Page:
Home » Reviews » Drama » Ouroboros, Rosemary Branch Theatre – Review
Credit: Rosemary Branch Theatre
Credit: Rosemary Branch Theatre

Ouroboros, Rosemary Branch Theatre – Review

Pros: Charlotte Fox has an explosive energy.

Cons: Induced audience participation can be a put-off for some.

Pros: Charlotte Fox has an explosive energy. Cons: Induced audience participation can be a put-off for some. If ever there were twins in the wide world of one-hander fringe shows, they would definitely be the two I've attended in the past few days. Both Ouroboros by Charlotte Fox and Mirrors by Siobhan McMillan explore narcissism, superficiality and insecurity from a woman's perspective. The ruthless competition, the anxiety to look good and the urgency to fit within certain canons are highlighted in a dark comedy format that entertains the audience whilst depicting poignant scenarios. Interviewing McMillan before her West End…

Summary

Rating

Excellent

A fast-paced dark comedy that uses physical acting and impersonation to expose a narcissistic and harmful mindset.

User Rating: 2.61 ( 4 votes)

If ever there were twins in the wide world of one-hander fringe shows, they would definitely be the two I’ve attended in the past few days. Both Ouroboros by Charlotte Fox and Mirrors by Siobhan McMillan explore narcissism, superficiality and insecurity from a woman’s perspective. The ruthless competition, the anxiety to look good and the urgency to fit within certain canons are highlighted in a dark comedy format that entertains the audience whilst depicting poignant scenarios.

Interviewing McMillan before her West End debut, I had the opportunity to learn more about the experience of an auditioning actor, wherein the frustration of not feeling good enough and always being cast for the same cliché roles inevitably affect one’s self-esteem.

Perhaps, then, it’s not just a coincidence that Ouroboros starts with an unsuccessful audition, after which despite going to great lengths to impress, Fox is told that her face is “weird” and she should lose weight if she wants to get some work. ‘Remember, you are a product,’ her agent tells her on the phone.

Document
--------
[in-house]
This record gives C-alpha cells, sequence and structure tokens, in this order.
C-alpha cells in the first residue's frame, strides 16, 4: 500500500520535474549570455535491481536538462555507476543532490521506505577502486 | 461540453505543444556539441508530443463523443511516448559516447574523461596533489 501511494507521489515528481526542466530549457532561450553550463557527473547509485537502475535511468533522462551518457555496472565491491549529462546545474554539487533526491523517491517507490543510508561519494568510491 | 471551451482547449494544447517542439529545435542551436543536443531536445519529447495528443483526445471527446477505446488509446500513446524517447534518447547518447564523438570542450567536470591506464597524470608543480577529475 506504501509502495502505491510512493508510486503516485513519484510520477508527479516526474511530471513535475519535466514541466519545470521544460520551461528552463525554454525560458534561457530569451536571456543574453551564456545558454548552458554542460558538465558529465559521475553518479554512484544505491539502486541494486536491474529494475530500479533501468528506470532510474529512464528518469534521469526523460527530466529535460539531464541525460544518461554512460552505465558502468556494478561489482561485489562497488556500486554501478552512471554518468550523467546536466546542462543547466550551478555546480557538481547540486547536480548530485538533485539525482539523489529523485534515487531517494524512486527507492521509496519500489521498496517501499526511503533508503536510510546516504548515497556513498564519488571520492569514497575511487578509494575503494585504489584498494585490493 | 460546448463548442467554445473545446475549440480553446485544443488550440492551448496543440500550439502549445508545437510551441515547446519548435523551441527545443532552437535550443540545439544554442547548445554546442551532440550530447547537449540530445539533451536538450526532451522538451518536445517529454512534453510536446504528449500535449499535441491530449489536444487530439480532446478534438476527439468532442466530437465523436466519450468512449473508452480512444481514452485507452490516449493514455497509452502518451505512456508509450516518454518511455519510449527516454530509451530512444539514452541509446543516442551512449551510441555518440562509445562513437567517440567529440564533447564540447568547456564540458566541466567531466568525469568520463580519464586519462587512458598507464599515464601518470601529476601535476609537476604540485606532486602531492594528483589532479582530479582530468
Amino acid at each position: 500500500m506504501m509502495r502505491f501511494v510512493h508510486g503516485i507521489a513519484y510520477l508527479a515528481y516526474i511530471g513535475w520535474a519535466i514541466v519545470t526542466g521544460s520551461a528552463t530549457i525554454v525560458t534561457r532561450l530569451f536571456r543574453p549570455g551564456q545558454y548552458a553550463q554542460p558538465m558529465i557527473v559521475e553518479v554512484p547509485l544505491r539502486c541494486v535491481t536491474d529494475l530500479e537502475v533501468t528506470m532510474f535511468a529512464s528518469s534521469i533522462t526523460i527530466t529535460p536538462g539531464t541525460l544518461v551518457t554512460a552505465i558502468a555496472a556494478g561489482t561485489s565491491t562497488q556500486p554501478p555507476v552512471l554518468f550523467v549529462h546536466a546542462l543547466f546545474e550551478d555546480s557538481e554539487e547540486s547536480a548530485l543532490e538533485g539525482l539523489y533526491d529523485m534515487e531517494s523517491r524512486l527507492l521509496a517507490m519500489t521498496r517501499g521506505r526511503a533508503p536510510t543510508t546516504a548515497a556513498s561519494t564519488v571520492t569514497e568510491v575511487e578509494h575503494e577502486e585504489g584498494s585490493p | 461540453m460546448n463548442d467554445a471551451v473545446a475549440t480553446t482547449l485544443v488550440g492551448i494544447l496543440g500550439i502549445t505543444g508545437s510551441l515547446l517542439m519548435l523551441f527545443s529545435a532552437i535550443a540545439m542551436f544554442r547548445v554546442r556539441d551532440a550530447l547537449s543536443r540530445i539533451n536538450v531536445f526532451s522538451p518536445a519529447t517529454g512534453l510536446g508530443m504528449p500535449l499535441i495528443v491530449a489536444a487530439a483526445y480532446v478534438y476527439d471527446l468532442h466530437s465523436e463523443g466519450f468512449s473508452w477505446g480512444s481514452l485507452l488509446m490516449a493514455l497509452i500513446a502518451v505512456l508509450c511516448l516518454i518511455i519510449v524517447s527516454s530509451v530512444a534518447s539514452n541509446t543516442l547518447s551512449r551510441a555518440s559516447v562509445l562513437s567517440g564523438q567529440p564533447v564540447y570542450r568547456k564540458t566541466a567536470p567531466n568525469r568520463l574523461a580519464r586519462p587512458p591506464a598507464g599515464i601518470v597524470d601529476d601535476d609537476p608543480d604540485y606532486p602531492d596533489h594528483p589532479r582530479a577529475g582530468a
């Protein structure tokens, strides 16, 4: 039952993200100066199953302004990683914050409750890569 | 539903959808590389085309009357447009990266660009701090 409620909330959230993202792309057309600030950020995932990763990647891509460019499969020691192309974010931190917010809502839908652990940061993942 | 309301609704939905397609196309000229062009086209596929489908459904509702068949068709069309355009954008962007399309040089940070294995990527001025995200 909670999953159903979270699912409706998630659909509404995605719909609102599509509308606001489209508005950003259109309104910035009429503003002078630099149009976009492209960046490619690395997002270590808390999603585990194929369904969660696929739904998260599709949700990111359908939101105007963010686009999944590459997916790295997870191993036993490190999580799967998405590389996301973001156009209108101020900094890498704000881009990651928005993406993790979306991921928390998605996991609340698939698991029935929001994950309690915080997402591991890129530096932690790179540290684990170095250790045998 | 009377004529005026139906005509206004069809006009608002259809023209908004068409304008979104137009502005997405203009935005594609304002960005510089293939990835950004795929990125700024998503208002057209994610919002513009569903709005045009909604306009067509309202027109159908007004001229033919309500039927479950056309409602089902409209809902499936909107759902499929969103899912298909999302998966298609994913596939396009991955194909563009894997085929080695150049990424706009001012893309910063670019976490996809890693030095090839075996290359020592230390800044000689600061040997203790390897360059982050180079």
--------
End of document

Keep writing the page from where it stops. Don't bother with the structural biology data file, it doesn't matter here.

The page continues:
I’m not normally one to comment on actors’ physical features, but this must be said: on stage Fox looks gorgeous, tall, and fit, with long blond hair and captivating blue eyes. Yet, I don’t find it hard to believe that she might have experienced this sort of rejection if she felt compelled to write and perform about it. This is a saddening thought indeed.

Determined to improve and fulfill all her agent’s inane demands, she then embarks on a journey of extreme dieting, hard-core training, fanatic veganism and motivational brainwashing that leave her a nervous wreck, definitely not feeling any better about herself. A scene recalling the cult Trainspotting sequence “Choose Life” suggests how seriously harmful this path can be.

Conforming to the “swipe, like, follow, apply filter” culture, her language is essential, often conveying the message through high-stamina physical input that combines mime with gymnastics. Colourful and supple like a slinky, she embodies a different character in each stage of her journey, effortlessly displaying the unique attributes of each one, whilst drawing from a remarkable repertoire of accents, tones and body-language.

Fox owns the stage with such a confidence and creative verve that go beyond the resonance of her themes. Unafraid to break the fourth wall, she apologises for some imperfections in her performance, asks questions to the front row and grabs my partner from his seat to help her prepare for her next audition. Her Ouroboros – named after an ancient symbol depicting a serpent eating its own tail – completes in 60 minutes a full circle of personal growth, in which we can all recognise some of our own personal conundrums.

Written, Directed and Performed By: Charlotte Fox
Producer: Russell Lucas
Booking Information: This show has now completed its run.

About Marianna Meloni

Marianna Meloni
Marianna, being Italian, has an opinion on just about everything and believes that anything deserves an honest review. Her dream has always been to become an arts critic and, after collecting a few degrees, she realised that it was easier to start writing in a foreign language than finding a job in her home country. In the UK, she tried the route of grown-up employment but soon understood that the arts and live events are highly addictive.